Background and Aims Cannabis and alcohol are the most commonly used (il)licit drugs world‐wide. We compared the effects of cannabis and alcohol use on within‐person changes in impulsivity, hostility and positive affect at the momentary and daily levels, as they occurred in daily life. Design Observational study involving ecological momentary assessments collected via electronic diaries six random times a day for 28 consecutive days. Setting Out‐patients’ everyday life contexts in Columbia, MO, USA. Participants Ninety‐three adult psychiatric out‐patients (85% female; mean = 30.9 years old) with borderline personality or depressive disorders, who reported using only cannabis (n = 3), only alcohol (n = 58) or both (n = 32) at least once during the study period. Measurements Real‐time, standard self‐report measures of impulsivity, hostility and positive affect, as impacted by momentary reports of cannabis and alcohol use. Findings Cannabis use was associated with elevated feelings of impulsivity at the day level [b = 0.83, 95% confidence interval (CI) = 0.17–1.49] and increased hostility at the momentary (b = 0.07, 95% CI = 0.01–0.12) and person (b = 0.81, 95% CI = 0.15–1.47) level. Alcohol use was associated with elevated feelings of impulsivity at the momentary (b = 0.42, 95% CI = 0.13–0.71) and day levels (b = 0.82, 95% CI = 0.22–1.41) and increased positive affect at the momentary (b = 0.12, 95% CI = 0.06–0.18) and day (b = 0.33, 95% CI = 0.16–0.49) levels. Conclusions Cannabis and alcohol use are associated with increases in impulsivity (both), hostility (cannabis) and positive affect (alcohol) in daily life, and these effects are part of separate processes that operate on different time‐scales (i.e. momentary versus daily). (PsycINFO Database Record (c) 2016 APA, all rights reserved)

 

Turan, Bulent; Fazeli, Pariya L.; Raper, James L.; Mugavero, Michael J.; Johnson, Mallory O. (2016): Social support and moment-to-moment changes in treatment self-efficacy in men living with HIV: Psychosocial moderators and clinical outcomes. In: Health Psychol 35 (10), S. 1126–1134. DOI: 10.1037/hea0000356.

Objective: For people living with HIV, treatment adherence self-efficacy is an important predictor of treatment adherence and, therefore, of clinical outcomes. Using experience sampling method (ESM), this study aimed to examine: (1) the within-person association between moment-to-moment changes in social support and HIV treatment self-efficacy; (2) the moderators of this within-person association; (3) the concordance between questionnaire and ESM measurement of treatment self-efficacy; and (4) the utility of each approach (ESM and questionnaire) in predicting adherence to medication, adherence to clinic visits, CD4 counts, and viral load. Method: Men living with HIV (N = 109) responded to the same set of ESM questions 3 times a day for 7 days via a smart phone given to them for the study. They also completed cross-sectional questionnaires and their clinic data was extracted from medical records to examine predictors and consequences of state and trait treatment self-efficacy. Results: In within-person hierarchical linear modeling (HLM) analyses, receipt of recent social support predicted higher current ESM treatment self-efficacy. This association was stronger for individuals reporting higher avoidance coping with HIV. The correlation between ESM and questionnaire measures of treatment self-efficacy was r = .37. ESM measure of average treatment self-efficacy predicted medication adherence, visit adherence, CD4 counts, and viral load, while questionnaire-based self-efficacy did not predict these outcomes. Conclusion: Interventions aimed at improving treatment adherence may target social support processes, which may improve treatment self-efficacy and adherence. (PsycINFO Database Record (c) 2016 APA, all rights reserved)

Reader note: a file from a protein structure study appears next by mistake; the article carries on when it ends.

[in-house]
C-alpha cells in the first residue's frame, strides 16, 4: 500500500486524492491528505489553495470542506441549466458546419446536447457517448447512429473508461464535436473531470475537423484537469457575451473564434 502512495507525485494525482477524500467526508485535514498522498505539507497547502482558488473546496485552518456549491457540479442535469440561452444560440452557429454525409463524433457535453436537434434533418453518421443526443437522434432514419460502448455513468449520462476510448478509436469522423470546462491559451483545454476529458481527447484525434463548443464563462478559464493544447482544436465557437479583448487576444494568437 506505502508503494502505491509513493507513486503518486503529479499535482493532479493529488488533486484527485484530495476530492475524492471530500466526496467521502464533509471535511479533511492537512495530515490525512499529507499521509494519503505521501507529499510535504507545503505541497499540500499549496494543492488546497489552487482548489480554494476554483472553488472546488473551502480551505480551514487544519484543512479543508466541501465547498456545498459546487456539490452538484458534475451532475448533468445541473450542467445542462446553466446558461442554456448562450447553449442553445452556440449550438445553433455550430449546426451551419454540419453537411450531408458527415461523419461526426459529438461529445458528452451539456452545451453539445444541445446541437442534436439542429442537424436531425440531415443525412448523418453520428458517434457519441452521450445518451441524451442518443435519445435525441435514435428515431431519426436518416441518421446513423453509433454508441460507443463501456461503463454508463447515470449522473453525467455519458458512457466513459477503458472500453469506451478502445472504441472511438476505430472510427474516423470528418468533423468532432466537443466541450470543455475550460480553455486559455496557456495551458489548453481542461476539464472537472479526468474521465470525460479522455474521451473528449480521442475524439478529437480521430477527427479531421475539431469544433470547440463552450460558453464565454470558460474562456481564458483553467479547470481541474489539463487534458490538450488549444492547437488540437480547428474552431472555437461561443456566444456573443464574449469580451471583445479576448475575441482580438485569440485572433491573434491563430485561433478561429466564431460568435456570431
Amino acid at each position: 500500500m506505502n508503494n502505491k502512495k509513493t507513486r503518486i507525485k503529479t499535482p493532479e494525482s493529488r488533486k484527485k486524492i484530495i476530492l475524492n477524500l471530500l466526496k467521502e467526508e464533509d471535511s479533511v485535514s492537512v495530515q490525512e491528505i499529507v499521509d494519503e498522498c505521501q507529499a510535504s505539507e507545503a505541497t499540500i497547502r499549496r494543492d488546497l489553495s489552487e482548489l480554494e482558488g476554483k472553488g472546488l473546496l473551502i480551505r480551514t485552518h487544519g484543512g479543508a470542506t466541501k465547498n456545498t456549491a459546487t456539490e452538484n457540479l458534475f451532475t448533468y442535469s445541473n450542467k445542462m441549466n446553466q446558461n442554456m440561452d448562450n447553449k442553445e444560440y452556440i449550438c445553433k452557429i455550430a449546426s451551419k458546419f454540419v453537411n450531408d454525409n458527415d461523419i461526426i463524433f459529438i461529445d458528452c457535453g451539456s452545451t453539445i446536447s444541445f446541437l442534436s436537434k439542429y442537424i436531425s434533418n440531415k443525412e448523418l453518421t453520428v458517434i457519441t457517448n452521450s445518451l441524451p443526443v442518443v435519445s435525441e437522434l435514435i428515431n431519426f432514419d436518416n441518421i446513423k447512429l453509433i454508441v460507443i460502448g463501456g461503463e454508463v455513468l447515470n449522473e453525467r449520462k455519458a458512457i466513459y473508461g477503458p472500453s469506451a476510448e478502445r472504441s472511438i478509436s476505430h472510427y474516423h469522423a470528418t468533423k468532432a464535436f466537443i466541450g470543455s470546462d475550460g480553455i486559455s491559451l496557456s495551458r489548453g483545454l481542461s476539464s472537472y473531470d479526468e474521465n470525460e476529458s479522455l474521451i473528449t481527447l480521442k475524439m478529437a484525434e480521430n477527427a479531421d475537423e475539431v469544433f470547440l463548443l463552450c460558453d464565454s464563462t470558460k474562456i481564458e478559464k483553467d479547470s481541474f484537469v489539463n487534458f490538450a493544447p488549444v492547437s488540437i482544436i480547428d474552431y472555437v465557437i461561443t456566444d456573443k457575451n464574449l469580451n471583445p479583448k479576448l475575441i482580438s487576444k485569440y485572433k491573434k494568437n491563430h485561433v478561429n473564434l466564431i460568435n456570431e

Turner, Brianna J.; Yiu, Angelina; Claes, Laurence; Muehlenkamp, Jennifer J.; Chapman, Alexander L. (2016): Occurrence and co-occurrence of nonsuicidal self-injury and disordered eating in a daily diary study: Which behavior, when? In: Psychiatry research 246, S. 39–47. DOI: 10.1016/j.psychres.2016.09.012.

Although research has explored between-person traits that may account for the co-occurrence of non-suicidal self-injury (NSSI) and disordered eating (DE), little is known about within-person processes that predict when each behavior occurs. This study describes the socioemotional contexts of NSSI and DE behaviors during a two-week daily diary period. Young adults (aged 18-35) who reported >/=1 episode of NSSI and >/=1 episode of DE (binge eating, purging, or fasting) during the diary period were included (N=25). NSSI and DE co-occurred approximately one third of the time. Participants were more likely to act on NSSI thoughts following arguments and feelings of rejection. They were more likely to act on binge eating/purging thoughts after eating or watching television, and when they felt self-hatred. They were more likely to act on fasting thoughts after discussing upsetting memories, and when they were in a public setting. NSSI days were marked by more intense negative mood in the evenings relative to fasting days, and greater fatigue in the morning relative to binge eating/purging days. This study underscores the utility of using experience-sampling methods to develop and test within-person models to advance our understanding of co-occurring behaviors.